As tomorrow dawns into the new year of 2015, I am preparing to celebrate the last moments of 2014 with delightful friends to lift my soul, sumptuous food for the senses and (hummmm) Guardians of the Galaxy movie for easy entertainment.
I am thinking back on this year and wondering what messages appeared again and again. Which ones did I pay the most attention to and what am I going to embrace in 2015 I just didn’t have the guts to in ’14.
I got better at self-compassion this year yet I am so ready to embrace the dickens out of it starting tomorrow!
I brought some friends along to help me (and you) understand Compassion better.
As Einstein once said:
A human being is part of the whole, called by us ‘universe,’ a part limited in time and space. He experiences himself, his thoughts and feelings, as something separate from the rest — a kind of optical delusion of consciousness. This delusion is a kind of prison for us, restricting us to our personal desires and to affection for a few persons nearest to us. Our task must be to free ourselves from this prison by widening our circle of compassion to embrace all living creatures and the whole of nature in its beauty.
THE SIX WAYS OF COMPASSIONATE LIVING – Pema Chohron
Generosity. Giving as a path of learning to let go.
Discipline. Training in not caushing harm in a way that is daring and flexible.
Patience. Training in abiding with the restlessness of our energy and letting things evolve at their own speed. If waking up takes forever, still we go moment by moment, giving up all hope of fruition and enjoying the process.
Joyful enthusiasm. Letting go of our perfectionism and connecting with the living quality of every moment.
Meditation. Training in coming back to being right here with gentleness and precision.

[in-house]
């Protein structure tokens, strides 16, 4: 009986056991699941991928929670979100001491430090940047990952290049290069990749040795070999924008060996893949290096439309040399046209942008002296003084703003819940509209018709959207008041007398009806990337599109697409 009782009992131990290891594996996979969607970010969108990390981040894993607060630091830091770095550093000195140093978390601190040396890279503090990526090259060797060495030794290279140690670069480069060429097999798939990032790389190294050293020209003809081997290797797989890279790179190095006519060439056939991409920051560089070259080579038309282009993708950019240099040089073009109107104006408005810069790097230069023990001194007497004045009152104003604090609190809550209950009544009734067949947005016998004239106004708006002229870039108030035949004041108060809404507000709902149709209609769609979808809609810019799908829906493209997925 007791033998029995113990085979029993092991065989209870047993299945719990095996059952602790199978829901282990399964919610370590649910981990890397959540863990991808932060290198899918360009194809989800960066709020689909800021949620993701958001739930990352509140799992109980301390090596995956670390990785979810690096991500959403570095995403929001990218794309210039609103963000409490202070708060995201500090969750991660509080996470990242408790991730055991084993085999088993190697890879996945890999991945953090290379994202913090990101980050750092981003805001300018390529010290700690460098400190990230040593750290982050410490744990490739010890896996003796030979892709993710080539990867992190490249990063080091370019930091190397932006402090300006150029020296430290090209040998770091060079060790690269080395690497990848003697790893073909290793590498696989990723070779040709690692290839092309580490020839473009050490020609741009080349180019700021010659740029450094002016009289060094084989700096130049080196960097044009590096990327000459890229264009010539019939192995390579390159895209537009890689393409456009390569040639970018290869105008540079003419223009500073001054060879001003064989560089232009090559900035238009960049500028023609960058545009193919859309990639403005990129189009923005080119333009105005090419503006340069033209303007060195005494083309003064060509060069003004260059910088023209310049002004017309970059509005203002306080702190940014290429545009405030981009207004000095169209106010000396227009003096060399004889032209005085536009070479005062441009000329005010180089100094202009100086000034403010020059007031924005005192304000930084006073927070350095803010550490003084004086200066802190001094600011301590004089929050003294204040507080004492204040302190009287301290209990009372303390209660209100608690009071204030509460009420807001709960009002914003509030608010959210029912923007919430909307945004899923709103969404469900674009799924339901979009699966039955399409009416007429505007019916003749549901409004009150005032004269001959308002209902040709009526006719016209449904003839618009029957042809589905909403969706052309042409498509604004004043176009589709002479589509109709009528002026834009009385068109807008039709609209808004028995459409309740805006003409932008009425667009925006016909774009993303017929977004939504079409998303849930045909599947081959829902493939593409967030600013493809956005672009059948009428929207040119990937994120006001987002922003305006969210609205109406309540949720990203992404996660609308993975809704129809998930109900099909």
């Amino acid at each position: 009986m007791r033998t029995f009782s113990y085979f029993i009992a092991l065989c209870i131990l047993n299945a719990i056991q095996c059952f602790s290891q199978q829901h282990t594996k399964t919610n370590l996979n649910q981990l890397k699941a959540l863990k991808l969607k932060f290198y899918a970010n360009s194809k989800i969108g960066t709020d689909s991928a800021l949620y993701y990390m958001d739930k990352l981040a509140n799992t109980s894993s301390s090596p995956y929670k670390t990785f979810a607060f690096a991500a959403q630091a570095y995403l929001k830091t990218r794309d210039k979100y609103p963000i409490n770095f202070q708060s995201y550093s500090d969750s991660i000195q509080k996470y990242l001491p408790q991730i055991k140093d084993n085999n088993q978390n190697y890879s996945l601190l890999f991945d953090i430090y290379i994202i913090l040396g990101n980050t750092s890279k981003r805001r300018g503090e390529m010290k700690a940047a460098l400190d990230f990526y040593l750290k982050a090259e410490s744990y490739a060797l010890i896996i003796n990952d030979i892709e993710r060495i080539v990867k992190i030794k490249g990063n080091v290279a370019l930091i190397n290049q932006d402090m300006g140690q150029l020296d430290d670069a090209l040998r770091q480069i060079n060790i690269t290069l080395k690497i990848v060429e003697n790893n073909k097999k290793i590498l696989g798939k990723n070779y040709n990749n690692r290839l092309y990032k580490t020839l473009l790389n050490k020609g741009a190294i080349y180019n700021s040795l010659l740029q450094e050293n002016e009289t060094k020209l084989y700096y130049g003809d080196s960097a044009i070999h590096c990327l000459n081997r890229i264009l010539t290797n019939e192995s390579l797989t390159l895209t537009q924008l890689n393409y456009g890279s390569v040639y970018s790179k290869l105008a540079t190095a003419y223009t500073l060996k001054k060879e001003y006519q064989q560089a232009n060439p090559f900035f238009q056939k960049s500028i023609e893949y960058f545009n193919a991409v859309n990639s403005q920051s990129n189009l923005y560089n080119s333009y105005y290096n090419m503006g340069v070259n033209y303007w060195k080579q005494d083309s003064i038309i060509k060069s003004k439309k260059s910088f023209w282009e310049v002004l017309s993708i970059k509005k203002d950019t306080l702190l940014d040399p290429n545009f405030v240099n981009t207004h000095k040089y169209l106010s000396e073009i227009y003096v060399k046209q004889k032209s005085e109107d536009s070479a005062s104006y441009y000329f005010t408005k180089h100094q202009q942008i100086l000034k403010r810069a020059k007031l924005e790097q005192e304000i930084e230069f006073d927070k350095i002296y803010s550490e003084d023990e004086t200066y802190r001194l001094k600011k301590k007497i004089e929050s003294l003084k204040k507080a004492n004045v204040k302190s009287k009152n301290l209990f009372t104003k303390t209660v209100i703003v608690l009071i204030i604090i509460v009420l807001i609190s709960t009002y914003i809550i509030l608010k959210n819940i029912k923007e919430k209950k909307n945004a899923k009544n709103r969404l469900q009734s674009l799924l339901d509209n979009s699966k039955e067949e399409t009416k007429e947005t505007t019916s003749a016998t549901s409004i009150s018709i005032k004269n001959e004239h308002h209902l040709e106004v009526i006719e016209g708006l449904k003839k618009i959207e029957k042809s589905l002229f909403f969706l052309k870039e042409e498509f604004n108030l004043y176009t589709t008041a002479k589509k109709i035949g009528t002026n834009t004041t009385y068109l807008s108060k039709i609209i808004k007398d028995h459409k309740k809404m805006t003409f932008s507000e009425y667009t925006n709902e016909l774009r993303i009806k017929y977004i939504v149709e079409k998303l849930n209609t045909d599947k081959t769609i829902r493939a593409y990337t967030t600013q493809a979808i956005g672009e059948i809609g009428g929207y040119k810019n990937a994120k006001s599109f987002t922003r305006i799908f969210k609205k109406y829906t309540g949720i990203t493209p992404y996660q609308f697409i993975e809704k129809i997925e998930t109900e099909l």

Prajna (or transcendent wisdom). Cultivating an open, inquiring mind.
From Kristen Neff – But what is self-compassion, exactly? Drawing on the writings of various Buddhist scholars, I have defined self-compassion as having three main components: kindness, common humanity and mindfulness.
Self-kindness refers to the tendency to be supportive and understanding with ourselves rather than harshly critical or judgmental. Instead of tearing ourselves to shreds when we fail or make a mistake, we soothe and comfort ourselves, providing the caring concern needed to try again. To get a sense of how this feels, try putting both arms straight out to the sides and clenching your fists hard. This is what self-judgment feels like. Then release your clenched fists and open your hands. This is what letting go of self-judgment feels like. Then take both hands and place them gently over your heart. This is what self-kindness feels like. (There are different physiological processes underlying these various feelings that I’ll write about in a future blog.)
Common humanity involves recognizing that all humans are imperfect. It allows us to connect our own flawed condition to the shared human condition so that we can have a greater perspective on our personal shortcomings and difficulties.
Mindfulness can be defined as the clear seeing and acceptance of what is occurring in the present moment. It involves being aware of one’s painful feelings in a balanced manner so that one neither ignores nor exaggerates personal suffering.
From me…. I awoke two years ago with bell’s palsy, later that year I lived with trigeminal neuralgia for 14 months (the suicide nerve pain) and last year I spent trying to find the way of eating my body is craving so it doesn’t live with ongoing disruptive inflammation and pain (not too successful yet!!). Self-Compassion has been a constant companion and probably will be so for the rest of my life.
I am looking so forward to 2015. I have so many plans, some important goals for my myself – professionally and personally, and I have hopes and faith. Hopes for more integration into my whole-self and faith I will find my way.